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GUIDE TO ARTICLE 9

Comparison with Proposed Common European Sales Law


Match-up of CISG Article 9 with Proposed Common European Sales Law Article 66, 67, 68, 69, 70
CISG Article 9

(1) The parties are bound by any usage to which they have agreed and by any practices which they have established between themselves.

(2) The parties are considered, unless otherwise agreed, to have impliedly made applicable to their contract or its formation a usage of which the parties knew or ought to have known and which in international trade is widely known to, and regularly observed by, parties to contracts of the type involved in the particular trade concerned.

Article 66 [Contract terms]

The terms of the contract are derived from:
(a) the agreement of the parties, subject to any mandatory rules of the Common European Sales Law;
(b) any usage or practice by which parties are bound by virtue of Article 67;
(c) any rule of the Common European Sales Law which applies in the absence of an agreement of the parties to the contrary; and
(d) any contract term implied by virtue of Article 68.

Article 67 [Usages and practices in contracts between traders]

1. In a contract between traders, the parties are bound by any usage which they have agreed should be applicable and by any practice they have established between themselves.

2. The parties are bound by a usage which would be considered generally applicable by traders in the same situation as the parties.

3. Usages and practices do not bind the parties to the extent to which they conflict with contract terms which have been individually negotiated or any mandatory rules of the Common European Sales Law.

Article 68 [Contract terms which may be implied]

1. Where it is necessary to provide for a matter which is not explicitly regulated by the agreement of the parties, any usage or practice or any rule of the Common European Sales Law, an additional contract term may be implied, having regard in particular to:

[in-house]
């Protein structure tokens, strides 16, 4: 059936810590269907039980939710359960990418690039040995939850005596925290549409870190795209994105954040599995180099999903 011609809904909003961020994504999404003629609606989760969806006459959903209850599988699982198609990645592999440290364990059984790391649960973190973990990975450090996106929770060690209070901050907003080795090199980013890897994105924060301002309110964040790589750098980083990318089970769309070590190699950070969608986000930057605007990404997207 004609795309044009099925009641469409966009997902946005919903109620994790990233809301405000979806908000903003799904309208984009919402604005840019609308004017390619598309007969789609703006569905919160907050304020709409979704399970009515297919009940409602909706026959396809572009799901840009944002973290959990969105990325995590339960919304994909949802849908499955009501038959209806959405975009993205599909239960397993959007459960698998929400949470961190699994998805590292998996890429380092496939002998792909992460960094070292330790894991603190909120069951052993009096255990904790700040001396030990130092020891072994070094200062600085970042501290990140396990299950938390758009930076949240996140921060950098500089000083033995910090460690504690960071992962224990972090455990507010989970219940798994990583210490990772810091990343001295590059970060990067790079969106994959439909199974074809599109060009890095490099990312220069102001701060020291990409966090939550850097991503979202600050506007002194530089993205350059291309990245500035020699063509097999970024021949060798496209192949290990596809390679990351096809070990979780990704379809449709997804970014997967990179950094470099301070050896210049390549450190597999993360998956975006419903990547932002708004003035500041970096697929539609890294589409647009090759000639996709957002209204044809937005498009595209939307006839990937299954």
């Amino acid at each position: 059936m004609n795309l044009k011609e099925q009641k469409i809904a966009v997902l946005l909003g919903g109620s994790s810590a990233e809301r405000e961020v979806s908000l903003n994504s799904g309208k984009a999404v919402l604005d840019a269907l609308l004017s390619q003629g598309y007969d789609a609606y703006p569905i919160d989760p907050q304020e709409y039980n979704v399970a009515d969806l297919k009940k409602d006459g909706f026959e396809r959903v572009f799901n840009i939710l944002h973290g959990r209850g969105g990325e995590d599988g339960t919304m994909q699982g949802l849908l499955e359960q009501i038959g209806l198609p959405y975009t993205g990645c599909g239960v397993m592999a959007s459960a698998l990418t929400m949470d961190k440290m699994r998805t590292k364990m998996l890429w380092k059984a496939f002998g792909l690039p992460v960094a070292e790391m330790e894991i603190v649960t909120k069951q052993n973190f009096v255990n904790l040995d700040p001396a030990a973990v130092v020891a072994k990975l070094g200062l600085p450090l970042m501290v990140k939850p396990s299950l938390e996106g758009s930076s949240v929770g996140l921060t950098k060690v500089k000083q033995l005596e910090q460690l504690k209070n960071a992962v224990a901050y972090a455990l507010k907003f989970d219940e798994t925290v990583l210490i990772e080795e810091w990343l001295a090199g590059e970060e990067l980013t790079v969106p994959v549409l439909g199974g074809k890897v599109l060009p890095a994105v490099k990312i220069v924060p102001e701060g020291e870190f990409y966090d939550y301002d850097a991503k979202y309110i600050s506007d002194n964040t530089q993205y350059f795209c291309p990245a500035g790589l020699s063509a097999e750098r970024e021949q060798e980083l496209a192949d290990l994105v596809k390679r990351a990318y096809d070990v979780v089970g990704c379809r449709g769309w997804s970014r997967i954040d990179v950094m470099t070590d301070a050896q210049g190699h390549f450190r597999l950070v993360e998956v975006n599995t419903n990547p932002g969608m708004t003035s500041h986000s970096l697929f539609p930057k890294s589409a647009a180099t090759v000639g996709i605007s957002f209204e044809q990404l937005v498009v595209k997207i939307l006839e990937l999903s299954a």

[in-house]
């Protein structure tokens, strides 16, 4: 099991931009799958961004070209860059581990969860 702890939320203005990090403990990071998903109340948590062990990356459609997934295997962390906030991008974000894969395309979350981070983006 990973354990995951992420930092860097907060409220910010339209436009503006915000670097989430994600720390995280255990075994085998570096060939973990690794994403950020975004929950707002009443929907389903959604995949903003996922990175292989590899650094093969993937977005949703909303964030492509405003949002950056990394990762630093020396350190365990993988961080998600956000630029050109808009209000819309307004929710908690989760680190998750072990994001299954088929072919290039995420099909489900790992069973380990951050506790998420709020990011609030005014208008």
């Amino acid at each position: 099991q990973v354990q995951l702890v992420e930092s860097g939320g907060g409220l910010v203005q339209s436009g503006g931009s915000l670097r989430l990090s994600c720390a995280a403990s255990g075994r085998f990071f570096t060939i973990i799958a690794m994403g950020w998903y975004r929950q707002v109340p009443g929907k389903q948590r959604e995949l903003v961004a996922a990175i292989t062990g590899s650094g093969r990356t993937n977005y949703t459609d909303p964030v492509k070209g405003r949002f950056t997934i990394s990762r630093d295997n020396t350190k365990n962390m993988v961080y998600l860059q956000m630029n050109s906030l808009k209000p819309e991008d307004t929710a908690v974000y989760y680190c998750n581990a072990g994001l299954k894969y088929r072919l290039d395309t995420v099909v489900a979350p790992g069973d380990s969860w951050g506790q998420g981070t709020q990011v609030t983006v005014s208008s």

(a) the nature and purpose of the contract;
(b) the circumstances in which the contract was concluded; and
(c) good faith and fair dealing.

2. Any contract term implied under paragraph 1 is, as far as possible, to be such as to give effect to what the parties would probably have agreed, had they provided for the matter.

3. Paragraph 1 does not apply if the parties have deliberately left a matter unregulated, accepting that one or other party would bear the risk.

Article 69 [Contract terms derived from certain pre-contractual statements]

1. Where the trader makes a statement before the contract is concluded, either to the other party or publicly, about the characteristics of what is to be supplied by that trader under the contract, the statement is incorporated as a term of the contract unless:
(a) the other party was aware, or could be expected to have been aware when the contract was concluded that the statement was incorrect or could not otherwise be relied on as such a term; or
(b) the other party's decision to conclude the contract could not have been influenced by the statement.

2. For the purposes of paragraph 1, a statement made by a person engaged in advertising or marketing for the trader is regarded as being made by the trader.

3. Where the other party is a consumer then, for the purposes of paragraph 1, a public statement made by or on behalf of a producer or other person in earlier links of the chain of transactions leading to the contract is regarded as being made by the trader unless the trader, at the time of conclusion of the contract, did not know and could not be expected to have known of it.

4. In relations between a trader and a consumer the parties may not, to the detriment of the consumer, exclude the application of this Article or derogate from or vary its effects.

Article 70 [Duty to raise awareness of not individually negotiated contract terms]

1. Contract terms supplied by one party and not individually negotiated within the meaning of Article 7 may be invoked against the other party only if the other party was aware of them, or if the party supplying them took reasonable steps to draw the other party's attention to them, before or when the contract was concluded.

2. For the purposes of this Article, in relations between a trader and a consumer contract terms are not sufficiently brought to the consumer's attention by a mere reference to them in a contract document, even if the consumer signs the document.

3. The parties may not exclude the application of this Article or derogate from or vary its effects.


© Pace Law School Institute of International Commercial Law - Last updated December 13, 2011
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